15 January 2014

Liverpool's Premier League Clean Sheets Under Brendan Rodgers



A few assorted notes:

• Johnson's started every one of Liverpool's 22 Premiership clean sheets under Rodgers. Agger's started 20.

• I didn't include Liverpool's record or points-per-game when each defender starts in the above graphic because that's subjective to so many other variables. Not that Liverpool's ability to keep clean sheets when a certain defender's on the pitch isn't anyway. But if you're curious.

Johnson: 27W-13D-12L (1.81ppg)
Agger: 20W-13D-11L (1.66pg)
Skrtel: 20W-9D-13L (1.64ppg)
Enrique: 16W-9D-3L (2.04ppg)
Carragher: 8W-7D-1L (1.94ppg)
Wisdom: 6W-6D-1L (1.87ppg)
Sakho: 6W-2D-4L (1.67ppg)
Toure: 6W-1D-3L (1.90ppg)
Cissokho: 4W-1D-2L (1.86ppg)
Flanagan: 4W-1D-2L (1.86ppg)

• 17 of the 22 clean sheets ended in wins. There were five 0-0 draws last season; every time Liverpool have kept a clean sheet this season, they've won.

• The back four which has kept the most clean sheets under Rodgers was Johnson-Carragher-Agger-Enrique, responsible for six of last season's 16. I miss Carragher.

• Liverpool have used 16 different defensive line-ups in this season's 21 Premiership matches. Only one back four has featured more than twice: Johnson-Skrtel-Sakho-Flanagan, in three consecutive matches in early December. Liverpool won all three, but kept a clean sheet in just one: against hapless Tottenham. Johnson-Skrtel-Agger-Enrique, last season's most-used back four (despite Enrique's recurring injuries), has featured in just one match: the 1-0 win against Manchester United.

That sort of defensive rotation doesn't usually lend itself to defensive solidity. Incidentally, Liverpool's longest stretch without keeping a clean sheet – seven matches – came this season. Aside from Rodgers' first six league matches last season, conceding at least once in all six, the longest Liverpool went without keeping a clean sheet in 2012-13 was three matches.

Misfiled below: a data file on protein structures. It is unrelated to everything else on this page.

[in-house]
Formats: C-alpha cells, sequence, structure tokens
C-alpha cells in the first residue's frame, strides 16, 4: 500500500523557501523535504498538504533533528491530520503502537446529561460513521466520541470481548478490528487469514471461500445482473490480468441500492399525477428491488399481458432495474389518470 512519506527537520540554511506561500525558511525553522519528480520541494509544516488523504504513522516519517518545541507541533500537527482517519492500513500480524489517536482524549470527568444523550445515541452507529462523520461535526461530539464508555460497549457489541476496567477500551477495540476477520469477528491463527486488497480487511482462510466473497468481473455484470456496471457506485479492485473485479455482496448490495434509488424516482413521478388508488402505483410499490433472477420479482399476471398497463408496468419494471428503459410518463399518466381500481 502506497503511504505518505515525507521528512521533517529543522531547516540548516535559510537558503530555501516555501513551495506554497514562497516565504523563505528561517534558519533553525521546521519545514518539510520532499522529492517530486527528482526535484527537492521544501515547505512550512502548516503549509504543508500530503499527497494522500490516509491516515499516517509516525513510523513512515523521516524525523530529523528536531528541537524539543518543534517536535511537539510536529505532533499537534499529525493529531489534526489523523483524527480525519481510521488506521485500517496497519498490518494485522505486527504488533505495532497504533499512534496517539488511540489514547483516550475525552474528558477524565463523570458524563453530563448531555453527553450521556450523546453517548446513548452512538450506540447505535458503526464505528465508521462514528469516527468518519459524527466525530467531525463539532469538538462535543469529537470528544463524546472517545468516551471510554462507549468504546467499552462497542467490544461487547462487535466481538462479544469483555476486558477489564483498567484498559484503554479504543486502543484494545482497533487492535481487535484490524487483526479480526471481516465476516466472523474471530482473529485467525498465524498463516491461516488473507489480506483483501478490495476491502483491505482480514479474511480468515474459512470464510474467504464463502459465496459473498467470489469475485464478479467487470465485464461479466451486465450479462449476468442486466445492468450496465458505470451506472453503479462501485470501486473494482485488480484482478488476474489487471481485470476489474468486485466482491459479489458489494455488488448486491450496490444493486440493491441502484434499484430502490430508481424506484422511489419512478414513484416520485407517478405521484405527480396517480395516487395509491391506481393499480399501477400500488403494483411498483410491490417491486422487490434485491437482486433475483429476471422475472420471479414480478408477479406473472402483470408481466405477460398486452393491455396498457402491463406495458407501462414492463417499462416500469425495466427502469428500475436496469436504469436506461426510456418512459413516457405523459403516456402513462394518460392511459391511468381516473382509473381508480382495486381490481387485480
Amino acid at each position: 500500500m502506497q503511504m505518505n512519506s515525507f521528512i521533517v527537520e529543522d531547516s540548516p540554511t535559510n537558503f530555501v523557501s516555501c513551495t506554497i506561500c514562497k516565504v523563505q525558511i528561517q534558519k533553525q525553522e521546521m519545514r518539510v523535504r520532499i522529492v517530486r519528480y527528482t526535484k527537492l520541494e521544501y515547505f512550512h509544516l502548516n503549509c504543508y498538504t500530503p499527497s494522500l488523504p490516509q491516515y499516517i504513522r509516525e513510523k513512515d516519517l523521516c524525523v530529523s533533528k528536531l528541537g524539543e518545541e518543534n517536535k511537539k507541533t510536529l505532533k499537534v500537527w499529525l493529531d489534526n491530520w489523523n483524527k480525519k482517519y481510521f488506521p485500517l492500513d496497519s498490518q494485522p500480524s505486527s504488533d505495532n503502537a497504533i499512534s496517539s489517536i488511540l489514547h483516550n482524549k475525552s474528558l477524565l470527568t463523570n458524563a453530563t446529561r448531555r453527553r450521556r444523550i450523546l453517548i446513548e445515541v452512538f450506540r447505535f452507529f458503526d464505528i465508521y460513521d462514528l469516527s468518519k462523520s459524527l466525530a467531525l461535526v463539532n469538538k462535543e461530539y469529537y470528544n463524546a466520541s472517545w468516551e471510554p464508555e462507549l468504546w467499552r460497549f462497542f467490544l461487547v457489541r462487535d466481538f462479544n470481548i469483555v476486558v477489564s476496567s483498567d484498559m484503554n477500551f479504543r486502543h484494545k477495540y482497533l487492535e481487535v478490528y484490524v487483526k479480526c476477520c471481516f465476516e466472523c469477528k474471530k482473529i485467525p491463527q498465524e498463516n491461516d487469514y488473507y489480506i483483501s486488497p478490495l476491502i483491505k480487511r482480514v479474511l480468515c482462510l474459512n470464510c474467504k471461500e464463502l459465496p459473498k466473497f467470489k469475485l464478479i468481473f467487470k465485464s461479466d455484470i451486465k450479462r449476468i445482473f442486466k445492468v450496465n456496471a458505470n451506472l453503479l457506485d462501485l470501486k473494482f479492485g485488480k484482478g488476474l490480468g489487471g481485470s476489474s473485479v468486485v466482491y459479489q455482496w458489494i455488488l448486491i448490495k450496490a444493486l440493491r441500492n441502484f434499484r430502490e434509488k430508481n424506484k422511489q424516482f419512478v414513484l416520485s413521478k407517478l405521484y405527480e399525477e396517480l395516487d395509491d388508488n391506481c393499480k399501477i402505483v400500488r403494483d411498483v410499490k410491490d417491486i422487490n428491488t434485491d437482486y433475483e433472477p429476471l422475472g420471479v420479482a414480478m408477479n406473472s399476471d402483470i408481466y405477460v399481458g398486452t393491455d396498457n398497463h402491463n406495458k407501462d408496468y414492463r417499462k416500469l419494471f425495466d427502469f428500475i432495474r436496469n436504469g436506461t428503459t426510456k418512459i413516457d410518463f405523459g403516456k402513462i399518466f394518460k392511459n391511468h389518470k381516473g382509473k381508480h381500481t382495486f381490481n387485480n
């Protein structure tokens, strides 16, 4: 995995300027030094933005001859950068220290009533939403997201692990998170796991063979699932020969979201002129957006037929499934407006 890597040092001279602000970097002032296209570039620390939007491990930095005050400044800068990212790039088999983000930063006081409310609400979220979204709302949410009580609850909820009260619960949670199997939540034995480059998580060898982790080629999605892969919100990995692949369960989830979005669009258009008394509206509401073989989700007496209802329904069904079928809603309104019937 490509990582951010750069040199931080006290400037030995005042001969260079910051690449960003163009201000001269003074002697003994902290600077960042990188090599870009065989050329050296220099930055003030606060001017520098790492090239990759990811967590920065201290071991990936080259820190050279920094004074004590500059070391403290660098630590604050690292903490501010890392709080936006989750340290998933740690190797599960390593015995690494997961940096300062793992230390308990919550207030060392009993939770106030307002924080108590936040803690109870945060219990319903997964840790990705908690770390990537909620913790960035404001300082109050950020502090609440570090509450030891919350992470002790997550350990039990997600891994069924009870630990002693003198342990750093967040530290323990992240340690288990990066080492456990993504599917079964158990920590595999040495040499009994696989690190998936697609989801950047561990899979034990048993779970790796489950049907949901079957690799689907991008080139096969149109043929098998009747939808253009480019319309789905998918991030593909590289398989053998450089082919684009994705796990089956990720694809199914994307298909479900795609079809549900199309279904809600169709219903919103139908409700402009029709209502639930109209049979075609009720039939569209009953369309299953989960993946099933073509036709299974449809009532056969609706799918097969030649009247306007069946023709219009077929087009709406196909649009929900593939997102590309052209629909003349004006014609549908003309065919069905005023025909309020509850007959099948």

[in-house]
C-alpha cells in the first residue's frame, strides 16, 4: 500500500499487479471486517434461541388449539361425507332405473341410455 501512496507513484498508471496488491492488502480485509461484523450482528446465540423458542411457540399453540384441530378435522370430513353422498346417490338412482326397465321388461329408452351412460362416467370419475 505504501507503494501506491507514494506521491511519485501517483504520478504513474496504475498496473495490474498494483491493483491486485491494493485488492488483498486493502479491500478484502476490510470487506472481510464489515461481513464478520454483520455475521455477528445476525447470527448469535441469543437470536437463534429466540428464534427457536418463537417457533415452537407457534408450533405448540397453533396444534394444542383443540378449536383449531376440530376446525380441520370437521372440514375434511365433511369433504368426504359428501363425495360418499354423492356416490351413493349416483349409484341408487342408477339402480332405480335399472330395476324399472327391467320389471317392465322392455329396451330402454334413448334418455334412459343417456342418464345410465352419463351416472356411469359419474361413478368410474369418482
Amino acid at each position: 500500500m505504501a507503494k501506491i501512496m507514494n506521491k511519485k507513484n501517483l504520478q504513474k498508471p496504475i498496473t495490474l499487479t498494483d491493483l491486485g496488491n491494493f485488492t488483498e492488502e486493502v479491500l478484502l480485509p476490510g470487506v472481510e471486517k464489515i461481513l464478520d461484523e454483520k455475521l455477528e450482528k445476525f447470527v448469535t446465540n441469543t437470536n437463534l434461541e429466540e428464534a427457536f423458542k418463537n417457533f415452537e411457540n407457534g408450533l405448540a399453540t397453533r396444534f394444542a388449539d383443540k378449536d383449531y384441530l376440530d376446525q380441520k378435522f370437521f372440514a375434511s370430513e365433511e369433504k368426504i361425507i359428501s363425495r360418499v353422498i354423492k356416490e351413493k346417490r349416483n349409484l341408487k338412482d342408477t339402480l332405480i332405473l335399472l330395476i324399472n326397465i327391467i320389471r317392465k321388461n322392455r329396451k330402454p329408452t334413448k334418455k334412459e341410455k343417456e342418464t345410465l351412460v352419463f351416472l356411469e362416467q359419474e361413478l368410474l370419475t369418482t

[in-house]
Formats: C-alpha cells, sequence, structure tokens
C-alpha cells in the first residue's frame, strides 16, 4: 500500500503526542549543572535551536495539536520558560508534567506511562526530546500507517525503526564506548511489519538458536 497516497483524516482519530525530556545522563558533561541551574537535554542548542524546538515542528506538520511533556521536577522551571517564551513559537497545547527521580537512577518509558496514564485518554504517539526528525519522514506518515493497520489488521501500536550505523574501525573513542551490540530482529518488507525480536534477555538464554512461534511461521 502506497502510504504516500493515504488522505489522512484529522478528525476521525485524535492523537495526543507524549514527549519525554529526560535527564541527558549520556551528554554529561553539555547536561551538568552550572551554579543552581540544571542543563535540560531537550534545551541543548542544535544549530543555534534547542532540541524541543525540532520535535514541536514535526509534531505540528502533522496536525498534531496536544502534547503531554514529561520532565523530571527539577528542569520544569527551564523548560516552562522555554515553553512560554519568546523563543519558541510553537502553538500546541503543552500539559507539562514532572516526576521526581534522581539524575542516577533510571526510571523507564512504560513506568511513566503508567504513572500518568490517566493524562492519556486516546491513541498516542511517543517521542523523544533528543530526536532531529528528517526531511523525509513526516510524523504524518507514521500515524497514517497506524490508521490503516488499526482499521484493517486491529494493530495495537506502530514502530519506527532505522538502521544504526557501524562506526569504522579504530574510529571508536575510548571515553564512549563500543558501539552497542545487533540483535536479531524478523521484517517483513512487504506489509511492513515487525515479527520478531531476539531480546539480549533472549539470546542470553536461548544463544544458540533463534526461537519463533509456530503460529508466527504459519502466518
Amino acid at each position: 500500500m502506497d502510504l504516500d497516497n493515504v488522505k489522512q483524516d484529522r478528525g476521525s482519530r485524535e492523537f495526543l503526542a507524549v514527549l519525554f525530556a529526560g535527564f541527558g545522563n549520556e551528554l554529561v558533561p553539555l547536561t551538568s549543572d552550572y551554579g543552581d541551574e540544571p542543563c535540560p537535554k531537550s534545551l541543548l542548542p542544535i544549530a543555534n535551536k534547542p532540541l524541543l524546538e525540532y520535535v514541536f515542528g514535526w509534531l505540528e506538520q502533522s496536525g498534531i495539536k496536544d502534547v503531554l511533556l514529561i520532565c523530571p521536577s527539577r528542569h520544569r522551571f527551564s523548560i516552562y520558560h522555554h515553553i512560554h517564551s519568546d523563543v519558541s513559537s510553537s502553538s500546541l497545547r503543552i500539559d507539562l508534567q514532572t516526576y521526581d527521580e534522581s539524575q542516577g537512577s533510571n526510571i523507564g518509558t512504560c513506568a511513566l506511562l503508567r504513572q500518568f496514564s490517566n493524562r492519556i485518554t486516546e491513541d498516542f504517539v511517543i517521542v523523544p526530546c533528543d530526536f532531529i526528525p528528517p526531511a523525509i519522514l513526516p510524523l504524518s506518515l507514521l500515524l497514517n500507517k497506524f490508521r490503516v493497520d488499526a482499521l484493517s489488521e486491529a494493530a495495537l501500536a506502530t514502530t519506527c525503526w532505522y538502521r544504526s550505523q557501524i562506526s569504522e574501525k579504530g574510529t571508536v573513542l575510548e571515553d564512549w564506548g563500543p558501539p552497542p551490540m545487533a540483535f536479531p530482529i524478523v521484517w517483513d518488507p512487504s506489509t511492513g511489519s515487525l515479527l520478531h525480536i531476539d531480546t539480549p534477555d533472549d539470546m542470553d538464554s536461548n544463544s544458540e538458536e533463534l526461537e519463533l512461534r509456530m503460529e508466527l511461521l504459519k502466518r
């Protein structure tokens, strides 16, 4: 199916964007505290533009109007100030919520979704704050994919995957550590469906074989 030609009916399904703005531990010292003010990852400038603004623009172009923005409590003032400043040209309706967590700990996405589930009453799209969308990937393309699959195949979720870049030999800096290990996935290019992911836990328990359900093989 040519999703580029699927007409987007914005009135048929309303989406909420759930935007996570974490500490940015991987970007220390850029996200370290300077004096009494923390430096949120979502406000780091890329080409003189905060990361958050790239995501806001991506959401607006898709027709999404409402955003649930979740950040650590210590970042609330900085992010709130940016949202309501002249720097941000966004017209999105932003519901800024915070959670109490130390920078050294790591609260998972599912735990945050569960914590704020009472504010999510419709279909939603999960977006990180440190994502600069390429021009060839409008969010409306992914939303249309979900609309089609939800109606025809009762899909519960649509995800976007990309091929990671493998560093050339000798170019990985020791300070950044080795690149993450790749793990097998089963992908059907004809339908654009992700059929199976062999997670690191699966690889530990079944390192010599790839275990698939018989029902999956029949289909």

• Liverpool have started with a back three/back five in seven matches under Rodgers: twice last season, five times this season. Liverpool didn't keep a clean sheet in any of those seven matches. Although, to be fair, Liverpool kept Everton scoreless in the second half of last season's 2-2 draw at Goodison by switching to a back five.

• The usual caveat about defensive error statistics. These are via Squawka, which uses Opta's definition, and doesn't include being beaten down the flanks and allowing the winger to cross or cut inside (*glares at Johnson and Cissokho*) or endlessly grabbing the opposition on set plays (*glares at Skrtel*) or failing to mark that big striker you probably should be marking so he doesn't have a free header (*glares at pretty much every center-back*). Among other things.

4 comments :

DAVE the BRAVE said...

I'm guessing the black lines indicate the number of games between clean sheets? The infographic doesn't make that clear.

nate said...

Yeah, it does.

Josh K. said...

Carragher made a huge difference last year-Do you think that was down to his obvious defensive qualities, particularly reading the game better and verbal organization, or down to a tactical shift to a deeper defensive line?

Conversely, do you think that the perceived defensive frailties this season (I say perceived because the rotation of the back line has been so extreme) are down primarily to personnel or the higher defensive line. Our 1-0 CS at the beginning of the year featured a deeper back line that basically invited pressure onto us. I suppose that might go a long way to answering the question. But what's the personnel answer for when we play with the higher back line.

Marque Pierre Sondergaard said...

No info on goal keepers? They also play a huge part in clean sheets.